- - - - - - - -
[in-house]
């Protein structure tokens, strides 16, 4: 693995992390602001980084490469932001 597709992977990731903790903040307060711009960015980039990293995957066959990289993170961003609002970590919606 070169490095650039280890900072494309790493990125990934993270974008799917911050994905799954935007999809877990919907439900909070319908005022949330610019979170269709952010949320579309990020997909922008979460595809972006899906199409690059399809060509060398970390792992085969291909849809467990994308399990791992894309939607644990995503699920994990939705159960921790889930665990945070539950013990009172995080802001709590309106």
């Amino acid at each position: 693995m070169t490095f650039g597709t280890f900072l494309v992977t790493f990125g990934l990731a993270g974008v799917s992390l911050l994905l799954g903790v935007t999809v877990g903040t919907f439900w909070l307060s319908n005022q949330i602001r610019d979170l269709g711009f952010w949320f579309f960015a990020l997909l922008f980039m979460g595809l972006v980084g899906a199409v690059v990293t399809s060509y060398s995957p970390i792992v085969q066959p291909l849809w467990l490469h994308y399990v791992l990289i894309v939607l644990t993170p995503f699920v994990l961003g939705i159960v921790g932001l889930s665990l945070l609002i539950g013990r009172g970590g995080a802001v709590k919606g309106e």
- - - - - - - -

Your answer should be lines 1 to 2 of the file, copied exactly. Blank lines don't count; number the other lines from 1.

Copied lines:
[in-house]
């Protein structure tokens, strides 16, 4: 693995992390602001980084490469932001 597709992977990731903790903040307060711009960015980039990293995957066959990289993170961003609002970590919606 070169490095650039280890900072494309790493990125990934993270974008799917911050994905799954935007999809877990919907439900909070319908005022949330610019979170269709952010949320579309990020997909922008979460595809972006899906199409690059399809060509060398970390792992085969291909849809467990994308399990791992894309939607644990995503699920994990939705159960921790889930665990945070539950013990009172995080802001709590309106």